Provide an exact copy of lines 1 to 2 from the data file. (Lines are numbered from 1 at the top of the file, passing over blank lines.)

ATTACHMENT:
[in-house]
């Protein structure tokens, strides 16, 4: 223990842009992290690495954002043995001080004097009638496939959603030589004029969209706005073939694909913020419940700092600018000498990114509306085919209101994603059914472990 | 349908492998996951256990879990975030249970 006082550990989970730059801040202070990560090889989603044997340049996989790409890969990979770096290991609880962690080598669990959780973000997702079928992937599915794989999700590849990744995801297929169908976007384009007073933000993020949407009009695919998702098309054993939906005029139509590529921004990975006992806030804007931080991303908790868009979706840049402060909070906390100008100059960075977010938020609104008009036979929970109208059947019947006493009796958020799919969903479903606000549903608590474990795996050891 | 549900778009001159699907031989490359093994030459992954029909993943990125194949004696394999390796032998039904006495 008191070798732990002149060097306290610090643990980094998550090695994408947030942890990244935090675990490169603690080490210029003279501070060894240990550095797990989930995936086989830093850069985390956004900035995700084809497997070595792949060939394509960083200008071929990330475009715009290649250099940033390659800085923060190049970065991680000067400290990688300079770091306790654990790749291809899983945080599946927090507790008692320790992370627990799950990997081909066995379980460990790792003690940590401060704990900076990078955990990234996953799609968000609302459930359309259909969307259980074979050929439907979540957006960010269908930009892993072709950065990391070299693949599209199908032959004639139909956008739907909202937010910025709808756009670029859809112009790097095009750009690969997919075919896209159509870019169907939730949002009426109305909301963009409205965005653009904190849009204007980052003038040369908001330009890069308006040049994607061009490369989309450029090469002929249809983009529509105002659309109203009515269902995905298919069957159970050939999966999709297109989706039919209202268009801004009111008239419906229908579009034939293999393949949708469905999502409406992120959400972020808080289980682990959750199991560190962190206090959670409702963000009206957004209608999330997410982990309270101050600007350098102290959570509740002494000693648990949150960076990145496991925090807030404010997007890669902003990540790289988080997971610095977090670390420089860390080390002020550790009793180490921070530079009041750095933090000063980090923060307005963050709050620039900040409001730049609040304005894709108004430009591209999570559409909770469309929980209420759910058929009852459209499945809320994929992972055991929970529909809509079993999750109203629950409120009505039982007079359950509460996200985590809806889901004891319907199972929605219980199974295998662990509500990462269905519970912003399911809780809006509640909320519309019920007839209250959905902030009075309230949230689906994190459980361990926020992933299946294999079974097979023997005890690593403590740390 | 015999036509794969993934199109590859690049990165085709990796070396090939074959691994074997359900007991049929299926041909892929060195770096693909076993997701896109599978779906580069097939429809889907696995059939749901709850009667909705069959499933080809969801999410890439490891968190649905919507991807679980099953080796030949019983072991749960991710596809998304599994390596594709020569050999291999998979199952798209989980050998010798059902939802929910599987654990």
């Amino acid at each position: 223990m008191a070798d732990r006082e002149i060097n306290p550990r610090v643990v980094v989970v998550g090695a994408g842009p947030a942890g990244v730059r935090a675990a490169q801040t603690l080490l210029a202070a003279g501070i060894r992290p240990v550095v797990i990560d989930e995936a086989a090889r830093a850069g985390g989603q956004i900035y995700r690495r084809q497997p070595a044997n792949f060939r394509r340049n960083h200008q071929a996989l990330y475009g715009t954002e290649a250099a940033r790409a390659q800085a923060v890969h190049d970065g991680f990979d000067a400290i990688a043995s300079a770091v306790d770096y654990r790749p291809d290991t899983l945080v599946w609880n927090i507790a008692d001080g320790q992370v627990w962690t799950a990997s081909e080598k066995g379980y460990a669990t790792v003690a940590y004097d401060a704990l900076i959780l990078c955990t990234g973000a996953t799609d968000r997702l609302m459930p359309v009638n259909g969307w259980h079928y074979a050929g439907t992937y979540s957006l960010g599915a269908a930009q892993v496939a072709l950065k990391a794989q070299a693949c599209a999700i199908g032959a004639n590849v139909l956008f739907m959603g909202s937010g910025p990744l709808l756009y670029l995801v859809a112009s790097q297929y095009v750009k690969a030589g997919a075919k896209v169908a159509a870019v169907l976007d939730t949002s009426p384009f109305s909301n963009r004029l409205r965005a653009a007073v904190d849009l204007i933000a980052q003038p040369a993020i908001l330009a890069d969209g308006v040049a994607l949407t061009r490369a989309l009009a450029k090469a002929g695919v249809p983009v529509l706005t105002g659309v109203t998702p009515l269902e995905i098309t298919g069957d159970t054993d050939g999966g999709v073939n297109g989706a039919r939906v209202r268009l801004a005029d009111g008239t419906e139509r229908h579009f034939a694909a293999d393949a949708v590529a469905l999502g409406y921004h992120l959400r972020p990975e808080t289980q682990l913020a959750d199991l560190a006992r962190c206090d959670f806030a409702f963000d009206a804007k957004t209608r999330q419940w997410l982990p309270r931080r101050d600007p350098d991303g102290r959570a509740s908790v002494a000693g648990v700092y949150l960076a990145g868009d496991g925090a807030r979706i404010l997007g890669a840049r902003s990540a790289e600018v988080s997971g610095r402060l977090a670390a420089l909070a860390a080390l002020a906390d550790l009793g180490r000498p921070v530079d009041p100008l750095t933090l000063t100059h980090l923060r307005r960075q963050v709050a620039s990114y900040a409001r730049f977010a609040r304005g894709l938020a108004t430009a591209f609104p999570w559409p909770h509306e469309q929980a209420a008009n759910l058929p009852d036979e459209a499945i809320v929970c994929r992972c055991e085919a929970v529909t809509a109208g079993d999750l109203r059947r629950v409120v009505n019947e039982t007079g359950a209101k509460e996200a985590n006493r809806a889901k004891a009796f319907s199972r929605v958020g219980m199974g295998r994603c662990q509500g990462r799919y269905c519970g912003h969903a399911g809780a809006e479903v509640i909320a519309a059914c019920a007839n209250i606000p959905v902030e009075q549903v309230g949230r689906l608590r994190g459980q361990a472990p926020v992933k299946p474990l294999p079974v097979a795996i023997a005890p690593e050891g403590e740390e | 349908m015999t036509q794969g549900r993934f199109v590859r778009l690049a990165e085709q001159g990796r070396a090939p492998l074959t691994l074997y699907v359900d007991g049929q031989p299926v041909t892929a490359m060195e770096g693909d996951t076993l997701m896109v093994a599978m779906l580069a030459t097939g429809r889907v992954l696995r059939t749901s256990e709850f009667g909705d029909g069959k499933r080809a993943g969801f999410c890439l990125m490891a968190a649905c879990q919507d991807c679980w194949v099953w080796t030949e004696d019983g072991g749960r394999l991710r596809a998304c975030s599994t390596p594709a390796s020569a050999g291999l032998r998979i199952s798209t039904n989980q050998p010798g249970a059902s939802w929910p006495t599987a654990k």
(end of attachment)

[in-house]
């Protein structure tokens, strides 16, 4: 223990842009992290690495954002043995001080004097009638496939959603030589004029969209706005073939694909913020419940700092600018000498990114509306085919209101994603059914472990 | 349908492998996951256990879990975030249970 006082550990989970730059801040202070990560090889989603044997340049996989790409890969990979770096290991609880962690080598669990959780973000997702079928992937599915794989999700590849990744995801297929169908976007384009007073933000993020949407009009695919998702098309054993939906005029139509590529921004990975006992806030804007931080991303908790868009979706840049402060909070906390100008100059960075977010938020609104008009036979929970109208059947019947006493009796958020799919969903479903606000549903608590474990795996050891 | 549900778009001159699907031989490359093994030459992954029909993943990125194949004696394999390796032998039904006495 008191070798732990002149060097306290610090643990980094998550090695994408947030942890990244935090675990490169603690080490210029003279501070060894240990550095797990989930995936086989830093850069985390956004900035995700084809497997070595792949060939394509960083200008071929990330475009715009290649250099940033390659800085923060190049970065991680000067400290990688300079770091306790654990790749291809899983945080599946927090507790008692320790992370627990799950990997081909066995379980460990790792003690940590401060704990900076990078955990990234996953799609968000609302459930359309259909969307259980074979050929439907979540957006960010269908930009892993072709950065990391070299693949599209199908032959004639139909956008739907909202937010910025709808756009670029859809112009790097095009750009690969997919075919896209159509870019169907939730949002009426109305909301963009409205965005653009904190849009204007980052003038040369908001330009890069308006040049994607061009490369989309450029090469002929249809983009529509105002659309109203009515269902995905298919069957159970050939999966999709297109989706039919209202268009801004009111008239419906229908579009034939293999393949949708469905999502409406992120959400972020808080289980682990959750199991560190962190206090959670409702963000009206957004209608999330997410982990309270101050600007350098102290959570509740002494000693648990949150960076990145496991925090807030404010997007890669902003990540790289988080997971610095977090670390420089860390080390002020550790009793180490921070530079009041750095933090000063980090923060307005963050709050620039900040409001730049609040304005894709108004430009591209999570559409909770469309929980209420759910058929009852459209499945809320994929992972055991929970529909809509079993999750109203629950409120009505039982007079359950509460996200985590809806889901004891319907199972929605219980199974295998662990509500990462269905519970912003399911809780809006509640909320519309019920007839209250959905902030009075309230949230689906994190459980361990926020992933299946294999079974097979023997005890690593403590740390 | 015999036509794969993934199109590859690049990165085709990796070396090939074959691994074997359900007991049929299926041909892929060195770096693909076993997701896109599978779906580069097939429809889907696995059939749901709850009667909705069959499933080809969801999410890439490891968190649905919507991807679980099953080796030949019983072991749960991710596809998304599994390596594709020569050999291999998979199952798209989980050998010798059902939802929910599987654990």